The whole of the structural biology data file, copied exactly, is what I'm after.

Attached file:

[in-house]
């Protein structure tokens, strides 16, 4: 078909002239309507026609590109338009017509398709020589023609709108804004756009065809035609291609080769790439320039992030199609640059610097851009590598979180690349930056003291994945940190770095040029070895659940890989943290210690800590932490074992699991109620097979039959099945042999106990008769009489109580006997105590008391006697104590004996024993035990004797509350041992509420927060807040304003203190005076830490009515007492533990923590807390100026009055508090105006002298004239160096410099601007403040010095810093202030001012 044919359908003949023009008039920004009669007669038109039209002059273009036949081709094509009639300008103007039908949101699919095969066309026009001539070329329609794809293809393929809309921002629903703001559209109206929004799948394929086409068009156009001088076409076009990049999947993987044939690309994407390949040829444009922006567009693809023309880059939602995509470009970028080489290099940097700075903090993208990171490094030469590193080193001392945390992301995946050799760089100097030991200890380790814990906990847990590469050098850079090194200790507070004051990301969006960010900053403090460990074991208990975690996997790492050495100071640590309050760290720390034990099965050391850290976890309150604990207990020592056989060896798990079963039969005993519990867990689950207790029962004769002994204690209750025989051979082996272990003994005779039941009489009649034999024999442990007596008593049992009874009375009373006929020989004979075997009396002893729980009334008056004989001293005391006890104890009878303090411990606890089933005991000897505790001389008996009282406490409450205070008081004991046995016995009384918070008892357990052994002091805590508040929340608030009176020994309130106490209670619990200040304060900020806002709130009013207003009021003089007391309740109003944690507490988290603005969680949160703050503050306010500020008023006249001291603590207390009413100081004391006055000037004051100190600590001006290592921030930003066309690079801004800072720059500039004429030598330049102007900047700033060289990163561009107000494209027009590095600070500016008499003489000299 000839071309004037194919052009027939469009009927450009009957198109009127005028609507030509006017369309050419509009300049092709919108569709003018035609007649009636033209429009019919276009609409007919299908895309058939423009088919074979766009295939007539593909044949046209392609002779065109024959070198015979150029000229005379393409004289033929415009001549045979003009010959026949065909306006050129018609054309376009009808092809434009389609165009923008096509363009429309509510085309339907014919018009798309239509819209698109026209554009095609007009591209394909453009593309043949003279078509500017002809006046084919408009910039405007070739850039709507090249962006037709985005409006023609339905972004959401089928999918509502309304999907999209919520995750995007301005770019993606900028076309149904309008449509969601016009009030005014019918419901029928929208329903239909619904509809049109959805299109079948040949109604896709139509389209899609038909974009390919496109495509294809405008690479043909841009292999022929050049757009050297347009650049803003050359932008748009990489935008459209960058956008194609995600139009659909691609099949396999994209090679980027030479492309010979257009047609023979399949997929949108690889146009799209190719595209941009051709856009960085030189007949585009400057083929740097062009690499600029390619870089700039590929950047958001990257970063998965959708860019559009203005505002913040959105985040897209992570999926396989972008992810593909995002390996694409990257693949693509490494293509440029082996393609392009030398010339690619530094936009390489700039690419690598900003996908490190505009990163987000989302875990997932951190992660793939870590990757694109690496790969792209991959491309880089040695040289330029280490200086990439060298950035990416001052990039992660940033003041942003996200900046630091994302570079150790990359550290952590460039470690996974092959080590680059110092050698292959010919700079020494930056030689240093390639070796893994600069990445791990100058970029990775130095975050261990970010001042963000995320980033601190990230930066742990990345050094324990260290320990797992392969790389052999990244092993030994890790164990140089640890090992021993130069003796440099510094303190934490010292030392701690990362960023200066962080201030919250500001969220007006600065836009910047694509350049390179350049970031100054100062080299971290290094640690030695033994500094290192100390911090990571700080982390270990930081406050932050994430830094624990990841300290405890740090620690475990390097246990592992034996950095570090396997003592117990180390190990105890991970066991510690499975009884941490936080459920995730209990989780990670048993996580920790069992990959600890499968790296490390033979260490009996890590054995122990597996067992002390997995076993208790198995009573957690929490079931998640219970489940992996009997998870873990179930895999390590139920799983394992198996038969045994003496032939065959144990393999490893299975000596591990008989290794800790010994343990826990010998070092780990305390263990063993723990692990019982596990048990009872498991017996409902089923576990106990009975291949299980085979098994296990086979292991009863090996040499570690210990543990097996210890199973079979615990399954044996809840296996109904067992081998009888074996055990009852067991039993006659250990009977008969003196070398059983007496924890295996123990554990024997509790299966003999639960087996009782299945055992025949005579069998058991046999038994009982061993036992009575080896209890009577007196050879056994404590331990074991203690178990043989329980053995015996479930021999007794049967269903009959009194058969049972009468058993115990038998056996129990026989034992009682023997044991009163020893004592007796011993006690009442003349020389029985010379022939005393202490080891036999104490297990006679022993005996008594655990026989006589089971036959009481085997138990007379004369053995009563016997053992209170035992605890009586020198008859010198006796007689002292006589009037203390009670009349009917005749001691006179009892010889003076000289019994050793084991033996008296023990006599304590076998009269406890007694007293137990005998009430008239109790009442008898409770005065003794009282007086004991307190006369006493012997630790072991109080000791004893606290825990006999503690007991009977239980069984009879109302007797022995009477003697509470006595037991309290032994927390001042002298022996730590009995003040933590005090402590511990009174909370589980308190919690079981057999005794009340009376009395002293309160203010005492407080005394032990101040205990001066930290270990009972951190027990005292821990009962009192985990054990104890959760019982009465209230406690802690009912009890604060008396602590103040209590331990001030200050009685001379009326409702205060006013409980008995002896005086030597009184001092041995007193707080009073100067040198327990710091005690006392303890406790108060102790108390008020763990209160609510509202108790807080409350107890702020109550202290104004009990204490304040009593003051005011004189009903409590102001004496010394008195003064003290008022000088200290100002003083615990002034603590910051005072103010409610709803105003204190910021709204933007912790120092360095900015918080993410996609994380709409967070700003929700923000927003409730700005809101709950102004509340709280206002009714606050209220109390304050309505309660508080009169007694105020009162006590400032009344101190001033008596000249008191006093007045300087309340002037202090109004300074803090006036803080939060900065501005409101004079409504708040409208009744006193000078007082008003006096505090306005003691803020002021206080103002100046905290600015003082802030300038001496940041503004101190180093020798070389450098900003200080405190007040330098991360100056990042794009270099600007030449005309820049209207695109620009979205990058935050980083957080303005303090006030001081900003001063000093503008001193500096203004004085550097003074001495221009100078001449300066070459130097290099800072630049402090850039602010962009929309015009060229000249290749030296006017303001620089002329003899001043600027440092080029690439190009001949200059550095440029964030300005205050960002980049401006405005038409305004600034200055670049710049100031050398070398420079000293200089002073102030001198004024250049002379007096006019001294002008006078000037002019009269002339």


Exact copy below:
[in-house]
């Protein structure tokens, strides 16, 4: 078909002239309507026609590109338009017509398709020589023609709108804004756009065809035609291609080769790439320039992030199609640059610097851009590598979180690349930056003291994945940190770095040029070895659940890989943290210690800590932490074992699991109620097979039959099945042999106990008769009489109580006997105590008391006697104590004996024993035990004797509350041992509420927060807040304003203190005076830490009515007492533990923590807390100026009055508090105006002298004239160096410099601007403040010095810093202030001012 044919359908003949023009008039920004009669007669038109039209002059273009036949081709094509009639300008103007039908949101699919095969066309026009001539070329329609794809293809393929809309921002629903703001559209109206929004799948394929086409068009156009001088076409076009990049999947993987044939690309994407390949040829444009922006567009693809023309880059939602995509470009970028080489290099940097700075903090993208990171490094030469590193080193001392945390992301995946050799760089100097030991200890380790814990906990847990590469050098850079090194200790507070004051990301969006960010900053403090460990074991208990975690996997790492050495100071640590309050760290720390034990099965050391850290976890309150604990207990020592056989060896798990079963039969005993519990867990689950207790029962004769002994204690209750025989051979082996272990003994005779039941009489009649034999024999442990007596008593049992009874009375009373006929020989004979075997009396002893729980009334008056004989001293005391006890104890009878303090411990606890089933005991000897505790001389008996009282406490409450205070008081004991046995016995009384918070008892357990052994002091805590508040929340608030009176020994309130106490209670619990200040304060900020806002709130009013207003009021003089007391309740109003944690507490988290603005969680949160703050503050306010500020008023006249001291603590207390009413100081004391006055000037004051100190600590001006290592921030930003066309690079801004800072720059500039004429030598330049102007900047700033060289990163561009107000494209027009590095600070500016008499003489000299 000839071309004037194919052009027939469009009927450009009957198109009127005028609507030509006017369309050419509009300049092709919108569709003018035609007649009636033209429009019919276009609409007919299908895309058939423009088919074979766009295939007539593909044949046209392609002779065109024959070198015979150029000229005379393409004289033929415009001549045979003009010959026949065909306006050129018609054309376009009808092809434009389609165009923008096509363009429309509510085309339907014919018009798309239509819209698109026209554009095609007009591209394909453009593309043949003279078509500017002809006046084919408009910039405007070739850039709507090249962006037709985005409006023609339905972004959401089928999918509502309304999907999209919520995750995007301005770019993606900028076309149904309008449509969601016009009030005014019918419901029928929208329903239909619904509809049109959805299109079948040949109604896709139509389209899609038909974009390919496109495509294809405008690479043909841009292999022929050049757009050297347009650049803003050359932008748009990489935008459209960058956008194609995600139009659909691609099949396999994209090679980027030479492309010979257009047609023979399949997929949108690889146009799209190719595209941009051709856009960085030189007949585009400057083929740097062009690499600029390619870089700039590929950047958001990257970063998965959708860019559009203005505002913040959105985040897209992570999926396989972008992810593909995002390996694409990257693949693509490494293509440029082996393609392009030398010339690619530094936009390489700039690419690598900003996908490190505009990163987000989302875990997932951190992660793939870590990757694109690496790969792209991959491309880089040695040289330029280490200086990439060298950035990416001052990039992660940033003041942003996200900046630091994302570079150790990359550290952590460039470690996974092959080590680059110092050698292959010919700079020494930056030689240093390639070796893994600069990445791990100058970029990775130095975050261990970010001042963000995320980033601190990230930066742990990345050094324990260290320990797992392969790389052999990244092993030994890790164990140089640890090992021993130069003796440099510094303190934490010292030392701690990362960023200066962080201030919250500001969220007006600065836009910047694509350049390179350049970031100054100062080299971290290094640690030695033994500094290192100390911090990571700080982390270990930081406050932050994430830094624990990841300290405890740090620690475990390097246990592992034996950095570090396997003592117990180390190990105890991970066991510690499975009884941490936080459920995730209990989780990670048993996580920790069992990959600890499968790296490390033979260490009996890590054995122990597996067992002390997995076993208790198995009573957690929490079931998640219970489940992996009997998870873990179930895999390590139920799983394992198996038969045994003496032939065959144990393999490893299975000596591990008989290794800790010994343990826990010998070092780990305390263990063993723990692990019982596990048990009872498991017996409902089923576990106990009975291949299980085979098994296990086979292991009863090996040499570690210990543990097996210890199973079979615990399954044996809840296996109904067992081998009888074996055990009852067991039993006659250990009977008969003196070398059983007496924890295996123990554990024997509790299966003999639960087996009782299945055992025949005579069998058991046999038994009982061993036992009575080896209890009577007196050879056994404590331990074991203690178990043989329980053995015996479930021999007794049967269903009959009194058969049972009468058993115990038998056996129990026989034992009682023997044991009163020893004592007796011993006690009442003349020389029985010379022939005393202490080891036999104490297990006679022993005996008594655990026989006589089971036959009481085997138990007379004369053995009563016997053992209170035992605890009586020198008859010198006796007689002292006589009037203390009670009349009917005749001691006179009892010889003076000289019994050793084991033996008296023990006599304590076998009269406890007694007293137990005998009430008239109790009442008898409770005065003794009282007086004991307190006369006493012997630790072991109080000791004893606290825990006999503690007991009977239980069984009879109302007797022995009477003697509470006595037991309290032994927390001042002298022996730590009995003040933590005090402590511990009174909370589980308190919690079981057999005794009340009376009395002293309160203010005492407080005394032990101040205990001066930290270990009972951190027990005292821990009962009192985990054990104890959760019982009465209230406690802690009912009890604060008396602590103040209590331990001030200050009685001379009326409702205060006013409980008995002896005086030597009184001092041995007193707080009073100067040198327990710091005690006392303890406790108060102790108390008020763990209160609510509202108790807080409350107890702020109550202290104004009990204490304040009593003051005011004189009903409590102001004496010394008195003064003290008022000088200290100002003083615990002034603590910051005072103010409610709803105003204190910021709204933007912790120092360095900015918080993410996609994380709409967070700003929700923000927003409730700005809101709950102004509340709280206002009714606050209220109390304050309505309660508080009169007694105020009162006590400032009344101190001033008596000249008191006093007045300087309340002037202090109004300074803090006036803080939060900065501005409101004079409504708040409208009744006193000078007082008003006096505090306005003691803020002021206080103002100046905290600015003082802030300038001496940041503004101190180093020798070389450098900003200080405190007040330098991360100056990042794009270099600007030449005309820049209207695109620009979205990058935050980083957080303005303090006030001081900003001063000093503008001193500096203004004085550097003074001495221009100078001449300066070459130097290099800072630049402090850039602010962009929309015009060229000249290749030296006017303001620089002329003899001043600027440092080029690439190009001949200059550095440029964030300005205050960002980049401006405005038409305004600034200055670049710049100031050398070398420079000293200089002073102030001198004024250049002379007096006019001294002008006078000037002019009269002339």